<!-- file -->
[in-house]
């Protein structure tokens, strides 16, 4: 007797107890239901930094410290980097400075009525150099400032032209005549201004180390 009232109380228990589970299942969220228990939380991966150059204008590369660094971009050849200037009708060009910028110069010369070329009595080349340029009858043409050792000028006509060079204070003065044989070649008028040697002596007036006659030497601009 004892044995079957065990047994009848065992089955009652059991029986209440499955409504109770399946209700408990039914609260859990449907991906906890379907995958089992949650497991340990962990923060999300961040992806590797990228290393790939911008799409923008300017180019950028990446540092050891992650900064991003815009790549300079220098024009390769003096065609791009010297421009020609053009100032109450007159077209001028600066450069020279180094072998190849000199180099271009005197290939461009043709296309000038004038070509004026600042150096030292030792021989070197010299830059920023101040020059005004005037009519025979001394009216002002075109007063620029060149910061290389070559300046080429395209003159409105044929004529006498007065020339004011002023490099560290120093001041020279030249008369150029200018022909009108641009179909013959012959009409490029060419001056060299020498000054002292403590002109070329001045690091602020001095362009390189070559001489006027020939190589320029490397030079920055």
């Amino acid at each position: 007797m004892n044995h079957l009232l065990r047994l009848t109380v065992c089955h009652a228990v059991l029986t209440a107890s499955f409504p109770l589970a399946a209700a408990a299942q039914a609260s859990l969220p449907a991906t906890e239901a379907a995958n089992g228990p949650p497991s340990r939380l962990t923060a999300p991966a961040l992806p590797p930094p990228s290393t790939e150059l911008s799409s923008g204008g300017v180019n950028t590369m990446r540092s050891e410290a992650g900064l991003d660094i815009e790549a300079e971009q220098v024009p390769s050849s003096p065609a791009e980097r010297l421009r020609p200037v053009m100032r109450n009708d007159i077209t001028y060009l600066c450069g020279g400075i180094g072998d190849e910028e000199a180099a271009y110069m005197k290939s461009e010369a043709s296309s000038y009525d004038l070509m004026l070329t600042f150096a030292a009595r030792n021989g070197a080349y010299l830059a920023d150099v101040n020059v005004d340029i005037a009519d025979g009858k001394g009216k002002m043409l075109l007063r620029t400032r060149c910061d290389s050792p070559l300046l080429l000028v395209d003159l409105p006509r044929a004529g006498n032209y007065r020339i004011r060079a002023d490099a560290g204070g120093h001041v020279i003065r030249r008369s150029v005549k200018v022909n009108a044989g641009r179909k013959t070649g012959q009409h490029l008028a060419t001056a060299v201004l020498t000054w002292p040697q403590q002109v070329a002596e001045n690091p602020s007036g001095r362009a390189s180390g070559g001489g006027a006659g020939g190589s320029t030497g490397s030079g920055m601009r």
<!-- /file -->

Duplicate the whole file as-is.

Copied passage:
[in-house]
């Protein structure tokens, strides 16, 4: 007797107890239901930094410290980097400075009525150099400032032209005549201004180390 009232109380228990589970299942969220228990939380991966150059204008590369660094971009050849200037009708060009910028110069010369070329009595080349340029009858043409050792000028006509060079204070003065044989070649008028040697002596007036006659030497601009 004892044995079957065990047994009848065992089955009652059991029986209440499955409504109770399946209700408990039914609260859990449907991906906890379907995958089992949650497991340990962990923060999300961040992806590797990228290393790939911008799409923008300017180019950028990446540092050891992650900064991003815009790549300079220098024009390769003096065609791009010297421009020609053009100032109450007159077209001028600066450069020279180094072998190849000199180099271009005197290939461009043709296309000038004038070509004026600042150096030292030792021989070197010299830059920023101040020059005004005037009519025979001394009216002002075109007063620029060149910061290389070559300046080429395209003159409105044929004529006498007065020339004011002023490099560290120093001041020279030249008369150029200018022909009108641009179909013959012959009409490029060419001056060299020498000054002292403590002109070329001045690091602020001095362009390189070559001489006027020939190589320029490397030079920055």
């Amino acid at each position: 007797m004892n044995h079957l009232l065990r047994l009848t109380v065992c089955h009652a228990v059991l029986t209440a107890s499955f409504p109770l589970a399946a209700a408990a299942q039914a609260s859990l969220p449907a991906t906890e239901a379907a995958n089992g228990p949650p497991s340990r939380l962990t923060a999300p991966a961040l992806p590797p930094p990228s290393t790939e150059l911008s799409s923008g204008g300017v180019n950028t590369m990446r540092s050891e410290a992650g900064l991003d660094i815009e790549a300079e971009q220098v024009p390769s050849s003096p065609a791009e980097r010297l421009r020609p200037v053009m100032r109450n009708d007159i077209t001028y060009l600066c450069g020279g400075i180094g072998d190849e910028e000199a180099a271009y110069m005197k290939s461009e010369a043709s296309s000038y009525d004038l070509m004026l070329t600042f150096a030292a009595r030792n021989g070197a080349y010299l830059a920023d150099v101040n020059v005004d340029i005037a009519d025979g009858k001394g009216k002002m043409l075109l007063r620029t400032r060149c910061d290389s050792p070559l300046l080429l000028v395209d003159l409105p006509r044929a004529g006498n032209y007065r020339i004011r060079a002023d490099a560290g204070g120093h001041v020279i003065r030249r008369s150029v005549k200018v022909n009108a044989g641009r179909k013959t070649g012959q009409h490029l008028a060419t001056a060299v201004l020498t000054w002292p040697q403590q002109v070329a002596e001045n690091p602020s007036g001095r362009a390189s180390g070559g001489g006027a006659g020939g190589s320029t030497g490397s030079g920055m601009r």